• Project Management
  • Content
  • Graphic Design
  • HTML
  • Programming
  • SEO

Furthermore, all should be aligned with the entire initiative, meaning they need to be driving towards a common goal(s).

Next, take inventory of your website objectives. What do you want to accomplish through your website? These objectives will have an impact on the way a system is built, what tools are used and what features will impact the design.

Grade yourself on efficacy and/or readiness as it relates to each quality metric below. Refer to grid below for specific metrics within each category.

1. Content

Content reflects quality, completeness, degree of specialization or generalization and reliability of information included in the website. Content also relates to the responsiveness of a website to satisfy a user inquiry and to the trustfulness about the information

2. Navigation

Navigation reflects the support provided to the user when moving in and around the site. Elements of navigation include: easiness of moving around, easiness in understanding site structure, and availability and validity of links

3. Structure and Design

Structure and Design incorporates aspects that affect the order of presentation, speed and browser. For example, existence of a site map enhances website value because it supports differentiation between information categories included in the site.

4. Appearance and multimedia

Appearance and Multimedia captures aspects that relate to site’s “look and feel” with special emphasis in state of the art graphics and multimedia assets.

5. Uniqueness

Uniqueness refers to user’s perception that the site carries something that makes it different in a world full of sites. Site distinctiveness is judged according to content, aesthetics and design characteristics.

If we all answer honestly, we would not want to publish that grade publicly. The rules have changes and will continue to change more rapidly. It is difficult for even the most skilled marketing professional to keep up. If you are following this article, we have assigned our team, documented our objectives and identified the areas of strength and weakness related to website effectiveness criterion list. Now, it is time to plan accordingly.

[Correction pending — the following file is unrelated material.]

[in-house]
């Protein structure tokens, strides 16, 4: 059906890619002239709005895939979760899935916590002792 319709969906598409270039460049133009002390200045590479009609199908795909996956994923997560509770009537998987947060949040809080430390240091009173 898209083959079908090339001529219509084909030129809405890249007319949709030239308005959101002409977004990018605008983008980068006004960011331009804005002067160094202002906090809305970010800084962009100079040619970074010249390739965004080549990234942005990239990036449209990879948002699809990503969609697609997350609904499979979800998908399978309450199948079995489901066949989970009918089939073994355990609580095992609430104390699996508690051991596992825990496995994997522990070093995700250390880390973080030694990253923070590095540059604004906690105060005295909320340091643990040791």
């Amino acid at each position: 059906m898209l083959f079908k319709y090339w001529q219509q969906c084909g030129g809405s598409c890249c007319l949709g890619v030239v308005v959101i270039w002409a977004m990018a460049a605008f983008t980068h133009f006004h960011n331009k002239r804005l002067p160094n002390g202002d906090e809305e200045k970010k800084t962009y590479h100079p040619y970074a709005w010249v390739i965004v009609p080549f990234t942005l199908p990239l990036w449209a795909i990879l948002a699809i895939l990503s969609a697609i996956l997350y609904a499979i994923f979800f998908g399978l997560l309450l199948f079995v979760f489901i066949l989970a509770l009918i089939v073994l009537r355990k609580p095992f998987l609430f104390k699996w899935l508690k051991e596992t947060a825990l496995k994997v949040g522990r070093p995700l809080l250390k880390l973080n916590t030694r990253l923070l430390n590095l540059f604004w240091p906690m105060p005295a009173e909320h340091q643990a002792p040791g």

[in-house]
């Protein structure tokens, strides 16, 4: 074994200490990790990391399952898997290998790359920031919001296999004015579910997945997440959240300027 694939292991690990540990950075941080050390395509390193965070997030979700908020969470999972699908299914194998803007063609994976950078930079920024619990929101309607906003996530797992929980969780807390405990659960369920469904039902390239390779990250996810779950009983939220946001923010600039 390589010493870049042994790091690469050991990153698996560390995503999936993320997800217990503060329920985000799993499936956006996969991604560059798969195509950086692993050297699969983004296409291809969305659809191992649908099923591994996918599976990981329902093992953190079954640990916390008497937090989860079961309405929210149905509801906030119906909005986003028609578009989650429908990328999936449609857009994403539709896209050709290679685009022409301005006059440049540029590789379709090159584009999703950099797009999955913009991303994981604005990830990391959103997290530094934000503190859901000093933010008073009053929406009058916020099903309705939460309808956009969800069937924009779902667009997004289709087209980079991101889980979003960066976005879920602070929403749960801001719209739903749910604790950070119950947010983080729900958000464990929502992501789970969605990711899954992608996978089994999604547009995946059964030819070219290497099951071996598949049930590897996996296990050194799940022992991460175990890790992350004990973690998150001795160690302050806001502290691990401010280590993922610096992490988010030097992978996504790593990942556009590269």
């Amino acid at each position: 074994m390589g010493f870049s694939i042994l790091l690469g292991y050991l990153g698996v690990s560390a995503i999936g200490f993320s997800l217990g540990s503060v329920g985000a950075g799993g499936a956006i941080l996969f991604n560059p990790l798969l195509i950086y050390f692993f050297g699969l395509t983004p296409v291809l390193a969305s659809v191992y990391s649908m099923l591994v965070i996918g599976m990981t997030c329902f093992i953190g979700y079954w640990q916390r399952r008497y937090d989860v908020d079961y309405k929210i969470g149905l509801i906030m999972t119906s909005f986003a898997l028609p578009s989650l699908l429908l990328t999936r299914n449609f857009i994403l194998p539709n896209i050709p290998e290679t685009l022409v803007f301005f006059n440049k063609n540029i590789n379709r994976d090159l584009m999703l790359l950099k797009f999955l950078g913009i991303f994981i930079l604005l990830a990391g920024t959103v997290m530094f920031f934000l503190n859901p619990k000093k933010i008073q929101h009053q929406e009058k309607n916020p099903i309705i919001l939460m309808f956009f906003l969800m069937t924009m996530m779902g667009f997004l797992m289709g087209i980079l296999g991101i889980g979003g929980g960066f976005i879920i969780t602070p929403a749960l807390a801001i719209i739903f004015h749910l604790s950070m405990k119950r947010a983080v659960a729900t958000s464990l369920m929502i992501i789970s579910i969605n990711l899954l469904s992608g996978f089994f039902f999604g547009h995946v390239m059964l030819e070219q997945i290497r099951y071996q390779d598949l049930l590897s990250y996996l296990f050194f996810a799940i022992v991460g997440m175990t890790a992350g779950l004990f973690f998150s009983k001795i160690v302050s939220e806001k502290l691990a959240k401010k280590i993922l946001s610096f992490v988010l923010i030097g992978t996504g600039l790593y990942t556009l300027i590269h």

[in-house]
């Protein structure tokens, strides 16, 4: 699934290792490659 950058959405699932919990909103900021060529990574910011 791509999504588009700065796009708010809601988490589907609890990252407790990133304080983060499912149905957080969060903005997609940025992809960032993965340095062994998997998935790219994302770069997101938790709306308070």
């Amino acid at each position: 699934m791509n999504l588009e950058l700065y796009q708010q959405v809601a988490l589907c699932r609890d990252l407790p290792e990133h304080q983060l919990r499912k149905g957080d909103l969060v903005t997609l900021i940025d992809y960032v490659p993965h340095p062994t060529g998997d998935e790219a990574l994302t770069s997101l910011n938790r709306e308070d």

PLAN: Anticipate Your Success

Planning a website is no small task. Understanding and simplifying the process can help lend clarity to a complicated picture.

Your organization’s website isn’t just a repository of connected information that happens to reside somewhere on the Internet. It’s the primary vehicle by which new audiences will find you, learn about your mission, and engage with your brand. There must be a pathway to that ultimate goal.

Develop Visitor Profiles

First, build audience personas or profiles to individualize their journey through their site visit. Become an expert on your customer. Talk to them. Talk to your sales people when possible. Find out what your customers need to know. Understand how purchasing decisions are made.

Through this exercise, you are building the business case to justify investment of the key decision maker(s). Utilizing a Visitor Profile and Navigation Planner is very helpful in prioritizing your persona buying needs and calls to action.

Develop Content & Context

Defining your buyer personas will also help to solidify your content strategy and development. The more you define your content strategy, the more prepared you will be in laying out web pages that are unified and cohesive.